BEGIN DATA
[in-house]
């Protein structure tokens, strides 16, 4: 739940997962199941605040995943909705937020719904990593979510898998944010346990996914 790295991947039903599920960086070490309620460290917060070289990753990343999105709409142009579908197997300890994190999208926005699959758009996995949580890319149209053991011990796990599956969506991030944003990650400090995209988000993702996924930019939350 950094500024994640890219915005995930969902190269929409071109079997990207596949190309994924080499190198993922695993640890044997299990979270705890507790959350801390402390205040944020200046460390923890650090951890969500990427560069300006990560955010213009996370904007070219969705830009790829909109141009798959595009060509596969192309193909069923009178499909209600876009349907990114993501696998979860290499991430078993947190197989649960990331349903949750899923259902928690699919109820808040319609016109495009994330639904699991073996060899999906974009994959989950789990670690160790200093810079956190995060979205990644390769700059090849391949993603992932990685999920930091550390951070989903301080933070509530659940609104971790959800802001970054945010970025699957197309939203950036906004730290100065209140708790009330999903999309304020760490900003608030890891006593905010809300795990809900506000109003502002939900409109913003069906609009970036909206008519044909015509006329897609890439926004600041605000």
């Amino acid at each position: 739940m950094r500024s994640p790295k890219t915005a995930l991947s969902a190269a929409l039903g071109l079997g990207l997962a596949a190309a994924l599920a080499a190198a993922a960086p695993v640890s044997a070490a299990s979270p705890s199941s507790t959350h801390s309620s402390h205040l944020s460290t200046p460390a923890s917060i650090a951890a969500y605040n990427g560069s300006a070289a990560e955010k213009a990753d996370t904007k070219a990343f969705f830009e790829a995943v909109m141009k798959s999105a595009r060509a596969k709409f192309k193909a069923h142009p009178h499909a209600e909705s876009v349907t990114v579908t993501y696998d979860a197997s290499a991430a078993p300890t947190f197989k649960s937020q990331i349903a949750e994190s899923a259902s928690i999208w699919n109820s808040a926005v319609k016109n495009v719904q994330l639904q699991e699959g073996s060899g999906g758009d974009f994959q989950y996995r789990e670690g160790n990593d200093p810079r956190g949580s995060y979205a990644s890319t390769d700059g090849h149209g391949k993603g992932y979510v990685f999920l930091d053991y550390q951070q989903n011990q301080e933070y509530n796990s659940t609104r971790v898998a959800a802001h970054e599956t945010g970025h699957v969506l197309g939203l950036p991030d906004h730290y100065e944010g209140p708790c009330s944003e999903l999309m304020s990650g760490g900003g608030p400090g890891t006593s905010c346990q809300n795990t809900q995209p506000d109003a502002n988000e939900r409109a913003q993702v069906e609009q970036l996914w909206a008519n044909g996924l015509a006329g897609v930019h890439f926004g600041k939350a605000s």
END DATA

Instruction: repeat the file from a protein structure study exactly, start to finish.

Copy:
[in-house]
């Protein structure tokens, strides 16, 4: 739940997962199941605040995943909705937020719904990593979510898998944010346990996914 790295991947039903599920960086070490309620460290917060070289990753990343999105709409142009579908197997300890994190999208926005699959758009996995949580890319149209053991011990796990599956969506991030944003990650400090995209988000993702996924930019939350 950094500024994640890219915005995930969902190269929409071109079997990207596949190309994924080499190198993922695993640890044997299990979270705890507790959350801390402390205040944020200046460390923890650090951890969500990427560069300006990560955010213009996370904007070219969705830009790829909109141009798959595009060509596969192309193909069923009178499909209600876009349907990114993501696998979860290499991430078993947190197989649960990331349903949750899923259902928690699919109820808040319609016109495009994330639904699991073996060899999906974009994959989950789990670690160790200093810079956190995060979205990644390769700059090849391949993603992932990685999920930091550390951070989903301080933070509530659940609104971790959800802001970054945010970025699957197309939203950036906004730290100065209140708790009330999903999309304020760490900003608030890891006593905010809300795990809900506000109003502002939900409109913003069906609009970036909206008519044909015509006329897609890439926004600041605000």
């Amino acid at each position: 739940m950094r500024s994640p790295k890219t915005a995930l991947s969902a190269a929409l039903g071109l079997g990207l997962a596949a190309a994924l599920a080499a190198a993922a960086p695993v640890s044997a070490a299990s979270p705890s199941s507790t959350h801390s309620s402390h205040l944020s460290t200046p460390a923890s917060i650090a951890a969500y605040n990427g560069s300006a070289a990560e955010k213009a990753d996370t904007k070219a990343f969705f830009e790829a995943v909109m141009k798959s999105a595009r060509a596969k709409f192309k193909a069923h142009p009178h499909a209600e909705s876009v349907t990114v579908t993501y696998d979860a197997s290499a991430a078993p300890t947190f197989k649960s937020q990331i349903a949750e994190s899923a259902s928690i999208w699919n109820s808040a926005v319609k016109n495009v719904q994330l639904q699991e699959g073996s060899g999906g758009d974009f994959q989950y996995r789990e670690g160790n990593d200093p810079r956190g949580s995060y979205a990644s890319t390769d700059g090849h149209g391949k993603g992932y979510v990685f999920l930091d053991y550390q951070q989903n011990q301080e933070y509530n796990s659940t609104r971790v898998a959800a802001h970054e599956t945010g970025h699957v969506l197309g939203l950036p991030d906004h730290y100065e944010g209140p708790c009330s944003e999903l999309m304020s990650g760490g900003g608030p400090g890891t006593s905010c346990q809300n795990t809900q995209p506000d109003a502002n988000e939900r409109a913003q993702v069906e609009q970036l996914w909206a008519n044909g996924l015509a006329g897609v930019h890439f926004g600041k939350a605000s």